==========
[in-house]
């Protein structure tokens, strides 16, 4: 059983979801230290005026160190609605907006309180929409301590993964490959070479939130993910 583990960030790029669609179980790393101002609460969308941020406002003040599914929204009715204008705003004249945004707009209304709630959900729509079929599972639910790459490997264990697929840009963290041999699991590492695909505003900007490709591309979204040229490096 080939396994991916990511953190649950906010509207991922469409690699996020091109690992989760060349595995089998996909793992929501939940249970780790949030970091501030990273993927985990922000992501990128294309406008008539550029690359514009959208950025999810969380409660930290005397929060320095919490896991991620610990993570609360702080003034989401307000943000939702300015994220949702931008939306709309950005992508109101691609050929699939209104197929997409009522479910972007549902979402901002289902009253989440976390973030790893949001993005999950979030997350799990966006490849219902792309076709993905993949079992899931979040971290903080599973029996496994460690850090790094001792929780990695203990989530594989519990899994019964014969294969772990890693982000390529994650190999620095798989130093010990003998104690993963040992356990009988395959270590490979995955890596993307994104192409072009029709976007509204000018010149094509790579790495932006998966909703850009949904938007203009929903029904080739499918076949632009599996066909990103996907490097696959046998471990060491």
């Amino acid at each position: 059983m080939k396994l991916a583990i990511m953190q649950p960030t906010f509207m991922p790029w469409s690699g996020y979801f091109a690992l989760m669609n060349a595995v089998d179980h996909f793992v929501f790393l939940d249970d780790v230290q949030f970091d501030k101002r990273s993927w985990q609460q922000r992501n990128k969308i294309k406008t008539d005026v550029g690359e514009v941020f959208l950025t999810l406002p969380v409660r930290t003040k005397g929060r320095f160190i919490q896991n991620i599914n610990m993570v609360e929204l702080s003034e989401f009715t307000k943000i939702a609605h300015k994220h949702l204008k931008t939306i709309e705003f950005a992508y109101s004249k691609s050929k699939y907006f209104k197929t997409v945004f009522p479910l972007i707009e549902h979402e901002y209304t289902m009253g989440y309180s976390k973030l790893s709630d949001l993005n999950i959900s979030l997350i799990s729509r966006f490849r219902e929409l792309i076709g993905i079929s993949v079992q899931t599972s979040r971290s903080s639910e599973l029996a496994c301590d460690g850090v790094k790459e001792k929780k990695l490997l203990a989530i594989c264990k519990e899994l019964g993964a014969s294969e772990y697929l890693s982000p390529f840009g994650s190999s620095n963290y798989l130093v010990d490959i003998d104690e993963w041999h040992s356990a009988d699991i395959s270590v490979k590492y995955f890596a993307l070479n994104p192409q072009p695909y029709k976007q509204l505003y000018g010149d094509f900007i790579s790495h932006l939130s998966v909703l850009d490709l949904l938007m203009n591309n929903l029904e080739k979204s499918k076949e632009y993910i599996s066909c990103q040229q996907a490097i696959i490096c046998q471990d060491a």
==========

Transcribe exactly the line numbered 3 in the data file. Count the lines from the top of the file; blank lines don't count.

């Amino acid at each position: 059983m080939k396994l991916a583990i990511m953190q649950p960030t906010f509207m991922p790029w469409s690699g996020y979801f091109a690992l989760m669609n060349a595995v089998d179980h996909f793992v929501f790393l939940d249970d780790v230290q949030f970091d501030k101002r990273s993927w985990q609460q922000r992501n990128k969308i294309k406008t008539d005026v550029g690359e514009v941020f959208l950025t999810l406002p969380v409660r930290t003040k005397g929060r320095f160190i919490q896991n991620i599914n610990m993570v609360e929204l702080s003034e989401f009715t307000k943000i939702a609605h300015k994220h949702l204008k931008t939306i709309e705003f950005a992508y109101s004249k691609s050929k699939y907006f209104k197929t997409v945004f009522p479910l972007i707009e549902h979402e901002y209304t289902m009253g989440y309180s976390k973030l790893s709630d949001l993005n999950i959900s979030l997350i799990s729509r966006f490849r219902e929409l792309i076709g993905i079929s993949v079992q899931t599972s979040r971290s903080s639910e599973l029996a496994c301590d460690g850090v790094k790459e001792k929780k990695l490997l203990a989530i594989c264990k519990e899994l019964g993964a014969s294969e772990y697929l890693s982000p390529f840009g994650s190999s620095n963290y798989l130093v010990d490959i003998d104690e993963w041999h040992s356990a009988d699991i395959s270590v490979k590492y995955f890596a993307l070479n994104p192409q072009p695909y029709k976007q509204l505003y000018g010149d094509f900007i790579s790495h932006l939130s998966v909703l850009d490709l949904l938007m203009n591309n929903l029904e080739k979204s499918k076949e632009y993910i599996s066909c990103q040229q996907a490097i696959i490096c046998q471990d060491a």